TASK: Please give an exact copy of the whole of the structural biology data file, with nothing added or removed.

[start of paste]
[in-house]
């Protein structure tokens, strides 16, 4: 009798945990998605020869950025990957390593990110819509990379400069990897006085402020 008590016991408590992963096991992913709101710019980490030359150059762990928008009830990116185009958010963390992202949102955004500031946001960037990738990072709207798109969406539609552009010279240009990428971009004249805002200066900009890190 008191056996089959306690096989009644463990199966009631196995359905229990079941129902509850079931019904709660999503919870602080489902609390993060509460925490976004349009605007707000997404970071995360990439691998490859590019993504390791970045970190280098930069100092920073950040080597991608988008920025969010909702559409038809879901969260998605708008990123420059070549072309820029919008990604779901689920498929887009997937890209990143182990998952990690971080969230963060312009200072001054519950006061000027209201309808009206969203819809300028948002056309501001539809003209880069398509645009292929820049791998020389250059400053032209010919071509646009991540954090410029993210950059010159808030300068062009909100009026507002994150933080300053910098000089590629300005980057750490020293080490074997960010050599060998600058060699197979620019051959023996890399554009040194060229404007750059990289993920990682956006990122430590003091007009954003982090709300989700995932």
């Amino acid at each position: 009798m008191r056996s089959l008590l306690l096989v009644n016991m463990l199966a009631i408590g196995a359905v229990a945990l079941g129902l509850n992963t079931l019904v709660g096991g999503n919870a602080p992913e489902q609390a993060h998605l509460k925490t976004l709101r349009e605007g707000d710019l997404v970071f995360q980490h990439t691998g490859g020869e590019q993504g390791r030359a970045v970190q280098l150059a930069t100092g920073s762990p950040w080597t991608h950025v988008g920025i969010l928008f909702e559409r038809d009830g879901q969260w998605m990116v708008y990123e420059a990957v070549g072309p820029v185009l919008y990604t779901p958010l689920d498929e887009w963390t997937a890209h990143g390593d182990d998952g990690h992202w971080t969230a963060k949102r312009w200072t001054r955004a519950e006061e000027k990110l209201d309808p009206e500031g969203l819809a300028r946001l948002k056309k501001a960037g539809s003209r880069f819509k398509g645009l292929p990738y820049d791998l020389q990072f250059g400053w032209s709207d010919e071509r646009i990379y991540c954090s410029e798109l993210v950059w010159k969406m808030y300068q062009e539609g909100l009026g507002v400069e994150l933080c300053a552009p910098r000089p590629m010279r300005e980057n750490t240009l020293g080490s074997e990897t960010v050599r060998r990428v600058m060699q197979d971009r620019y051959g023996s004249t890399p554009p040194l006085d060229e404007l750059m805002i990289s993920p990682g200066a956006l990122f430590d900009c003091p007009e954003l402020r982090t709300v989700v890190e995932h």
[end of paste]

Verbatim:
[in-house]
């Protein structure tokens, strides 16, 4: 009798945990998605020869950025990957390593990110819509990379400069990897006085402020 008590016991408590992963096991992913709101710019980490030359150059762990928008009830990116185009958010963390992202949102955004500031946001960037990738990072709207798109969406539609552009010279240009990428971009004249805002200066900009890190 008191056996089959306690096989009644463990199966009631196995359905229990079941129902509850079931019904709660999503919870602080489902609390993060509460925490976004349009605007707000997404970071995360990439691998490859590019993504390791970045970190280098930069100092920073950040080597991608988008920025969010909702559409038809879901969260998605708008990123420059070549072309820029919008990604779901689920498929887009997937890209990143182990998952990690971080969230963060312009200072001054519950006061000027209201309808009206969203819809300028948002056309501001539809003209880069398509645009292929820049791998020389250059400053032209010919071509646009991540954090410029993210950059010159808030300068062009909100009026507002994150933080300053910098000089590629300005980057750490020293080490074997960010050599060998600058060699197979620019051959023996890399554009040194060229404007750059990289993920990682956006990122430590003091007009954003982090709300989700995932």
């Amino acid at each position: 009798m008191r056996s089959l008590l306690l096989v009644n016991m463990l199966a009631i408590g196995a359905v229990a945990l079941g129902l509850n992963t079931l019904v709660g096991g999503n919870a602080p992913e489902q609390a993060h998605l509460k925490t976004l709101r349009e605007g707000d710019l997404v970071f995360q980490h990439t691998g490859g020869e590019q993504g390791r030359a970045v970190q280098l150059a930069t100092g920073s762990p950040w080597t991608h950025v988008g920025i969010l928008f909702e559409r038809d009830g879901q969260w998605m990116v708008y990123e420059a990957v070549g072309p820029v185009l919008y990604t779901p958010l689920d498929e887009w963390t997937a890209h990143g390593d182990d998952g990690h992202w971080t969230a963060k949102r312009w200072t001054r955004a519950e006061e000027k990110l209201d309808p009206e500031g969203l819809a300028r946001l948002k056309k501001a960037g539809s003209r880069f819509k398509g645009l292929p990738y820049d791998l020389q990072f250059g400053w032209s709207d010919e071509r646009i990379y991540c954090s410029e798109l993210v950059w010159k969406m808030y300068q062009e539609g909100l009026g507002v400069e994150l933080c300053a552009p910098r000089p590629m010279r300005e980057n750490t240009l020293g080490s074997e990897t960010v050599r060998r990428v600058m060699q197979d971009r620019y051959g023996s004249t890399p554009p040194l006085d060229e404007l750059m805002i990289s993920p990682g200066a956006l990122f430590d900009c003091p007009e954003l402020r982090t709300v989700v890190e995932h």